Objective: To estimate the absolute risks of adverse maternal and perinatal outcomes based on small differences in prepregnancy body mass (eg, 10% of body mass or 10-20 pounds).
Methods: This population-based cohort study (N=226,958) was drawn from all singleton pregnancies in British Columbia (Canada) from 2004 to 2012. The relationships between prepregnancy body mass index (BMI) (as a continuous, nonlinear variable) and adverse pregnancy outcomes were examined using logistic regression models. Analyses were adjusted for maternal age, height, parity, and smoking in pregnancy. Adjusted absolute risks of each outcome are reported according to incremental differences in prepregnancy BMI and weight in pounds.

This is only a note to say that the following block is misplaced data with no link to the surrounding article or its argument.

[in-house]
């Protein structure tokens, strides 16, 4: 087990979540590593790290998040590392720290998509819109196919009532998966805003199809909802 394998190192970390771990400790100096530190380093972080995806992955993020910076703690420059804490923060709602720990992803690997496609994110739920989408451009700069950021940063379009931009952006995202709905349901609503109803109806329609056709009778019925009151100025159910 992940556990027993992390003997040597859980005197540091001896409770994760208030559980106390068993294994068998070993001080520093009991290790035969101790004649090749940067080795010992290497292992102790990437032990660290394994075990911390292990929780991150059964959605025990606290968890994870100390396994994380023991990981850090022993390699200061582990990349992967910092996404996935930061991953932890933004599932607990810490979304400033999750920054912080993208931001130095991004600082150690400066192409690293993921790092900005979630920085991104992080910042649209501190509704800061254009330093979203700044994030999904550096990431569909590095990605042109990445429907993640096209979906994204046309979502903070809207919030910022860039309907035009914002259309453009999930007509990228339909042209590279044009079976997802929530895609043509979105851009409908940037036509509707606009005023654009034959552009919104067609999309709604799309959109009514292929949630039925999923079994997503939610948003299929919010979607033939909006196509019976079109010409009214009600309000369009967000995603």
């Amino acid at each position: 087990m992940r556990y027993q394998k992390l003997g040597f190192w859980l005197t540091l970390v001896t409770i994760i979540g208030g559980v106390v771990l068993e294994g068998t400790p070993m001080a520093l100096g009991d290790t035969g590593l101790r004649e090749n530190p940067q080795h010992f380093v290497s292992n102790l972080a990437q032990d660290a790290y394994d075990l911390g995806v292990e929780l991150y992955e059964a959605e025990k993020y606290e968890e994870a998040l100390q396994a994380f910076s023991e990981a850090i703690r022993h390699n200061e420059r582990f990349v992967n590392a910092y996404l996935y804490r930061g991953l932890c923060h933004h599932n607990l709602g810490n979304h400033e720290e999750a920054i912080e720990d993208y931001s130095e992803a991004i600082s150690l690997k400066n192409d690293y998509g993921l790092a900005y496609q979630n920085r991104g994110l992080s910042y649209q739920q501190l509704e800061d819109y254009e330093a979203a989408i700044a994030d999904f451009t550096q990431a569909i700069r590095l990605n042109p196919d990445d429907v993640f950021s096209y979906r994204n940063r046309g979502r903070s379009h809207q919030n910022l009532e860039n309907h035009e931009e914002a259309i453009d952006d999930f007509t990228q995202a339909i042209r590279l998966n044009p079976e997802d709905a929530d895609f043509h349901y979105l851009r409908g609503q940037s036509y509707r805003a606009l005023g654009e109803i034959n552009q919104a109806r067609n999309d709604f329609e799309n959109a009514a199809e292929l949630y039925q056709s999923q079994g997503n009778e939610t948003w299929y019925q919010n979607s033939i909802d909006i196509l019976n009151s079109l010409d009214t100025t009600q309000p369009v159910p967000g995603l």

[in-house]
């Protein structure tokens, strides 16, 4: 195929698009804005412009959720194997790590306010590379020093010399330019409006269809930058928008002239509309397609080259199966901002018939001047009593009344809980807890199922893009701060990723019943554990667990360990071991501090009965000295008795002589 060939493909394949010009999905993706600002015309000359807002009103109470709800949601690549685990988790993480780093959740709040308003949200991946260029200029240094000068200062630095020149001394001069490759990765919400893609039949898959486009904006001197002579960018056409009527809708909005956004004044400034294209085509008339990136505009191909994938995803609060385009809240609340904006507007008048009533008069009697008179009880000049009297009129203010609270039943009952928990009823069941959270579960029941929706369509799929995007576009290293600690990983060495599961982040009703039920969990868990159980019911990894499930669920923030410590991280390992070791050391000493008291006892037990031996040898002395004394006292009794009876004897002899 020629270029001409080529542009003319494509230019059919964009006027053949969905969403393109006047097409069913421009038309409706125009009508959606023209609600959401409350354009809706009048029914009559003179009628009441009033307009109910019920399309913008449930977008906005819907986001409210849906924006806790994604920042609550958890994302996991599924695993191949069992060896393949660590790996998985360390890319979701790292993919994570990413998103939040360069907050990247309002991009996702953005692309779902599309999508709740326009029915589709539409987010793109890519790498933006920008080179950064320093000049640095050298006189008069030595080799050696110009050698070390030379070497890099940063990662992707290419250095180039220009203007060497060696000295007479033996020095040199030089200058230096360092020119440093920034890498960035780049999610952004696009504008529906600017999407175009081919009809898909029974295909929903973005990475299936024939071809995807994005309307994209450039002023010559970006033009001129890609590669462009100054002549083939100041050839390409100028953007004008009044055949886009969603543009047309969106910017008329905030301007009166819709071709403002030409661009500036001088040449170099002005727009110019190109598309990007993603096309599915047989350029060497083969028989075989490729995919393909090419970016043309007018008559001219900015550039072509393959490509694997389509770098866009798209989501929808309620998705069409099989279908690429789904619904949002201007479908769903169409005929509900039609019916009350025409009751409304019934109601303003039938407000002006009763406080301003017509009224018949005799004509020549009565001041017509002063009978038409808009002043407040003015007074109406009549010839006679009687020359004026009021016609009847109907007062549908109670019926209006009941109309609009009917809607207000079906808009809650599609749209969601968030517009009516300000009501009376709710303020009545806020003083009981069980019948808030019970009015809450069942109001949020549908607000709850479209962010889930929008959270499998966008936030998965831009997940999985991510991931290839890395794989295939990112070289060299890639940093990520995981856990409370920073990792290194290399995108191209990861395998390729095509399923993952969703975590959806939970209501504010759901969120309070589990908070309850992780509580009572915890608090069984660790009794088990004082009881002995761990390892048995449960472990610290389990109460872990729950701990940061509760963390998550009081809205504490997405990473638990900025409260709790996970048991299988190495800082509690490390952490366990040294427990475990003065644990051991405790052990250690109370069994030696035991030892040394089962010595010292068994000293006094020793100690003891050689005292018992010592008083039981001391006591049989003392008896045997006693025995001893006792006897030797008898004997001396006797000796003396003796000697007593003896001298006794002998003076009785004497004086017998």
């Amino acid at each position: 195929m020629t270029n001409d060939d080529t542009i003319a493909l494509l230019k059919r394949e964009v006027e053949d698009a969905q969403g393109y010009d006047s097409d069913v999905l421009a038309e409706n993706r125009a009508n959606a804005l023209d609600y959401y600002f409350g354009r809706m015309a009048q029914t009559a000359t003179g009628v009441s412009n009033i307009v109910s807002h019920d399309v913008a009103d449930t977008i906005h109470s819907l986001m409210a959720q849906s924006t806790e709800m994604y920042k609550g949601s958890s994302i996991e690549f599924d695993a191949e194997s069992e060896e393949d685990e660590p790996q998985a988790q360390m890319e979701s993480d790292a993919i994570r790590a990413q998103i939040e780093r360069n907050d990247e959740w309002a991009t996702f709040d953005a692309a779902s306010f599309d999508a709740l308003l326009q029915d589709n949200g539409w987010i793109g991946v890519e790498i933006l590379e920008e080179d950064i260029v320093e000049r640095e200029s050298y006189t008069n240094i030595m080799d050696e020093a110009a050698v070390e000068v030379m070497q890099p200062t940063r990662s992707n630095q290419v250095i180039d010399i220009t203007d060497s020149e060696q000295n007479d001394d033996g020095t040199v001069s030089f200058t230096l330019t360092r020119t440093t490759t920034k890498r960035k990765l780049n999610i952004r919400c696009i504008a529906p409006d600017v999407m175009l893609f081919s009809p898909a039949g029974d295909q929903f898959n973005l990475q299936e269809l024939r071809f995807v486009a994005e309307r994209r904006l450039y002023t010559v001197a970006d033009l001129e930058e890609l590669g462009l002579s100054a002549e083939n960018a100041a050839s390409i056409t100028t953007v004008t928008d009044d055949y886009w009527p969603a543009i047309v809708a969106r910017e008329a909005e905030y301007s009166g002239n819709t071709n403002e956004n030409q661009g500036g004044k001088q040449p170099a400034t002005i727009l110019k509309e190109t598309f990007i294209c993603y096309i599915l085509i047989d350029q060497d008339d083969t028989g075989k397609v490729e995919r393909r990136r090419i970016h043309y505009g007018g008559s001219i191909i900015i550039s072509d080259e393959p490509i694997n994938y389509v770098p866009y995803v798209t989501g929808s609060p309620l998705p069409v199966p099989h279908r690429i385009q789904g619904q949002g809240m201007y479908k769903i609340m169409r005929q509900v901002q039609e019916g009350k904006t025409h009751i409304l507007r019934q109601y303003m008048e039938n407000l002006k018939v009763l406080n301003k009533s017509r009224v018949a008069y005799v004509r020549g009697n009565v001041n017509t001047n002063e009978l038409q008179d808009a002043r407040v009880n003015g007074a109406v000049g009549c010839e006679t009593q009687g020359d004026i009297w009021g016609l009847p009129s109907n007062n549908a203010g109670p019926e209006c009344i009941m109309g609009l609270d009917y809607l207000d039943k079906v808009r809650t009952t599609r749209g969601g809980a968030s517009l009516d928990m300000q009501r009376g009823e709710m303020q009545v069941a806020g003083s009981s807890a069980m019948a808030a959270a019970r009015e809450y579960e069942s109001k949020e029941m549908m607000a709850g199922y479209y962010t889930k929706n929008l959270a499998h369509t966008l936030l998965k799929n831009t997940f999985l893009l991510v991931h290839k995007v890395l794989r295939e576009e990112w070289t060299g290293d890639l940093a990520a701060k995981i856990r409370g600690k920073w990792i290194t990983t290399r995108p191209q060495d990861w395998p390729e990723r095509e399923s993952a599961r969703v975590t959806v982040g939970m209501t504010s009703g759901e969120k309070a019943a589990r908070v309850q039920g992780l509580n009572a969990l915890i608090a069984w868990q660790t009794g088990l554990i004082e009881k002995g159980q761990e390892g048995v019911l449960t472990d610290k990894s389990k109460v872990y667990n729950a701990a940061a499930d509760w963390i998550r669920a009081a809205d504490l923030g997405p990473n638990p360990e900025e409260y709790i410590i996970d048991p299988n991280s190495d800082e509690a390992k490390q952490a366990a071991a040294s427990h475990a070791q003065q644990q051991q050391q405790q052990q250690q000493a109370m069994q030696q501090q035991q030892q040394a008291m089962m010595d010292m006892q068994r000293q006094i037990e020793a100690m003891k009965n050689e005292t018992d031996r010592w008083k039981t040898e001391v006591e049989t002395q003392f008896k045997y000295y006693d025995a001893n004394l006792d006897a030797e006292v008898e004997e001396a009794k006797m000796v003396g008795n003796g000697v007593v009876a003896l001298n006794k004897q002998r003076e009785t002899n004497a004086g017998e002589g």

Results: A 10% difference in prepregnancy BMI was associated with at least a 10% lower risk of preeclampsia, gestational diabetes, indicated preterm delivery, macrosomia, and stillbirth. In contrast, larger differences in prepregnancy BMI (20-30% differences in BMI) were necessary to meaningfully reduce risks of cesarean delivery, shoulder dystocia, neonatal intensive care unit stay 48 hours or longer, and in-hospital newborn mortality. Prepregnancy BMI was not associated with risk of postpartum hemorrhage requiring intervention, severe maternal morbidity or maternal mortality, or spontaneous preterm delivery before 32 weeks of gestation.
Conclusion: These results can inform prepregnancy weight loss counseling by defining achievable weight loss goals for patients that may reduce their risk of poor perinatal outcomes.
Level of evidence: II.